By using Interlibrary Loan (ILL), readers can search the collections of an even larger number of institutions for items that are not currently available at Columbia. In addition to the University’s primary ILL loan service, several libraries (the Law, Health Sciences, and Teachers College libraries) offer individualized services to meet the specialized needs of their patrons. To use interlibrary loan, officers should go to www.columbia.edu/cu/lweb/requestit/ill.html.

Science Fast Track allows readers to obtain articles in engineering, medicine, science, and technology from journals that are not available at Columbia. The service is available at www.columbia.edu/cu/lweb/requestit/science_journal_articles.html.

Citation Finder offers a fast way of determining if articles are available within the University and, if not, of ordering them online from other sources. It can be accessed through the Request It option on the Libraries’ homepage, www.columbia.edu/cu/lweb/requestit/.

Library Support

 

Subject Specialists

Library Subject Specialists have the responsibility of building the collections in specific areas and serving as liaisons to the academic departments. A list of those librarians may be found at www.columbia.edu/cu/lweb/services/colldev/liaisons.html. Subject Specialists are available to help users familiarize themselves with the Libraries’ collections in their areas. They provide in-class instruction, including presentations to students on the resources relevant to a specific course. They can also develop subject guides targeted to courses or suggest specific print or electronic materials for student research. These guides can be linked to CourseWorks pages.

Purchase Recommendations

The Libraries welcomes recommendations to purchase or license materials for the collections. Subject Specialists also value the opportunity to discuss the collection with faculty and officers of research. Faculty and officers of research should contact the appropriate Subject Specialist about new materials they need for their courses and research. They may also make suggestions of online purchases by clicking on the Request It menu on the Libraries’ homepage.

Course Reserves

The Libraries will place both print and electronic versions of required course readings on reserve. Faculty should be aware that the Libraries follow current U.S. copyright law, including the fair use provisions. Reserve books circulate for limited periods of time, usually two hours or overnight. When available, full text electronic reserves are accessible online to those registered in the class, either through CLIO’s Course Reserves search option or the individual course web pages on CourseWorks.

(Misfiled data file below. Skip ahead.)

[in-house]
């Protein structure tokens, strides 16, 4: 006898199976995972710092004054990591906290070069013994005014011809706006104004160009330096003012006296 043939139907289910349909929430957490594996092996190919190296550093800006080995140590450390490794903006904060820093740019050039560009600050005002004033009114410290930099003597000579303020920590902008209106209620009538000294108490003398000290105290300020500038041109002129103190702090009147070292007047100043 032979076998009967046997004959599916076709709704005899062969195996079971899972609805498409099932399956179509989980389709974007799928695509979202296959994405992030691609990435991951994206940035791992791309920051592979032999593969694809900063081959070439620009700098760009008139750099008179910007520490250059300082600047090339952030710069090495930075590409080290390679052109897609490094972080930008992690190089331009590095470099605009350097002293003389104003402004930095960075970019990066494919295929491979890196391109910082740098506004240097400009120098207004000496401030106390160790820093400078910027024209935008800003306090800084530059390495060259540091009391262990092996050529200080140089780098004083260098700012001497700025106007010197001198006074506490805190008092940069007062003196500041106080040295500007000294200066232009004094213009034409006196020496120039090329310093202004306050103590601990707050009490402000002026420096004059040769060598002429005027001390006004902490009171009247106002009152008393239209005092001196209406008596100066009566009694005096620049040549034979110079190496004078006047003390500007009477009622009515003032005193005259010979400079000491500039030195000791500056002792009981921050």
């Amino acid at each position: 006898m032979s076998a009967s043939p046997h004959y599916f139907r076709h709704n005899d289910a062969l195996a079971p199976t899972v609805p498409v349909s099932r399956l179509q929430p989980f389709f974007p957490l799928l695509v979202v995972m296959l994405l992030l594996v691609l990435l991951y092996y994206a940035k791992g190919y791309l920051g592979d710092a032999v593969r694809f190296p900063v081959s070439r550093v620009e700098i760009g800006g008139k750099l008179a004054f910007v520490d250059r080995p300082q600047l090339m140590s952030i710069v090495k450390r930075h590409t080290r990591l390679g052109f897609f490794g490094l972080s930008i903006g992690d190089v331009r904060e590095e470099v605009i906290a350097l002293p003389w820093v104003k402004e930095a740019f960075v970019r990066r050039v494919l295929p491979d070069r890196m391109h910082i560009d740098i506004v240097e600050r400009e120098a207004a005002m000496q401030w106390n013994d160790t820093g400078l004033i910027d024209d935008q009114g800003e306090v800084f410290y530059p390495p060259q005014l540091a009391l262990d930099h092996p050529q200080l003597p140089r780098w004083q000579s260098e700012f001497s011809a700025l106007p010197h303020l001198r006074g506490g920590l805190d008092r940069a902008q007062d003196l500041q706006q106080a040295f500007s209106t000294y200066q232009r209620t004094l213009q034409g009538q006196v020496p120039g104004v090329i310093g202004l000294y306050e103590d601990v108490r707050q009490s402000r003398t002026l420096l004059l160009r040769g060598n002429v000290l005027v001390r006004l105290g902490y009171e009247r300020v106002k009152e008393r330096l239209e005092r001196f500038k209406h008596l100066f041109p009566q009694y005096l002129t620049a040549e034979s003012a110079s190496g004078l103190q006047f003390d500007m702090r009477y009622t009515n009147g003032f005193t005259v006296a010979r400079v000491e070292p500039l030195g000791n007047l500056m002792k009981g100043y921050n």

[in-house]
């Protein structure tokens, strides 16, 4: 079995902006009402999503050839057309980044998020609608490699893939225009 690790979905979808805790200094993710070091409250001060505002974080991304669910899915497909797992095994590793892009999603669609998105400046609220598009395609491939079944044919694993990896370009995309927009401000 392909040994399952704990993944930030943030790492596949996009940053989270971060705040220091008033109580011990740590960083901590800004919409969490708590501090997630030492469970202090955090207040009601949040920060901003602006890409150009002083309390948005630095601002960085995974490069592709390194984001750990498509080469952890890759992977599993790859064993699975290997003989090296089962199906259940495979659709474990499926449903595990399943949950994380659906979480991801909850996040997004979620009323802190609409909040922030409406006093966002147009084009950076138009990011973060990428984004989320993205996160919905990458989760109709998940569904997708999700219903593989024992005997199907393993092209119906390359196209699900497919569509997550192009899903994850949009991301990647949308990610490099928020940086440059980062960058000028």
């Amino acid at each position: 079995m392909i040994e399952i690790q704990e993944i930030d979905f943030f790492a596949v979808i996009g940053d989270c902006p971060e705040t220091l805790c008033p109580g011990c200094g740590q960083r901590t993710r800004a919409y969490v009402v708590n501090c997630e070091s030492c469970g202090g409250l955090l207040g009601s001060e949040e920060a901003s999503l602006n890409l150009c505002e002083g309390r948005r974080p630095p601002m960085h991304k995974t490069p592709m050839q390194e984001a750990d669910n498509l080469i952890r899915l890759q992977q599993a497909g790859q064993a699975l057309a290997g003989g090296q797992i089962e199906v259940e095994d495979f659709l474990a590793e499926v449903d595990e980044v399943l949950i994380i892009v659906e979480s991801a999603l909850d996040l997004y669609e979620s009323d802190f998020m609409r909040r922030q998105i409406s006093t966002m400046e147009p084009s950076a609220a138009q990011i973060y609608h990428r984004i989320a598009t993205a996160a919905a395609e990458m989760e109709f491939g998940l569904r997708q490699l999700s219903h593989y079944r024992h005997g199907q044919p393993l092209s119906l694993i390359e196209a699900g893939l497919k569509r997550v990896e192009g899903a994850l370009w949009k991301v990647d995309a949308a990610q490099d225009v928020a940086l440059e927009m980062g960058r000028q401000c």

Before each term faculty and academic departments will receive a notice from the Libraries requesting lists of materials to be placed on reserve. Faculty should submit their lists by the due date specified to ensure that the materials are ready for the term. Information on reserve procedures is available on the Libraries’ web site by accessing Course Reserves at www.columbia.edu/cu/lweb/reserves/index.htmll.

Electronic Text Service (ETS)

Located in Butler Library, the Electronic Text Service (ETS) is a research and instructional facility that helps faculty, officers of research, and students incorporate computer-based textual and bibliographic information into their research, study, and teaching. Information on its services is available at www.columbia.edu/cu/lweb/indiv/ets/index.html. ETS resources include machine-readable primary source texts, software programs for textual analysis and critical editing, and hypermedia and database research tools. It also has both IBM and Macintosh microcomputers and optical scanning equipment for the creation of machine-readable text. Its staff will provide demonstrations, workshops, and classes for students and faculty, as well as individual consultations.

Electronic Data Service (EDS)

Run jointly by the University Libraries and CUIT, the Electronic Data Service (EDS) supports instruction and research that involve numeric and geo-spatial data resources. In addition, EDS offers classroom instruction, workshops, individualized training, and other consulting services in support of the use of its technologies. Its staff can provide assistance over the web, via e-mail, or in person at its office located in Lehman Library. More information on its resources and services can be found at www.columbia.edu/acis/eds/.

Butler Media Center (BMC)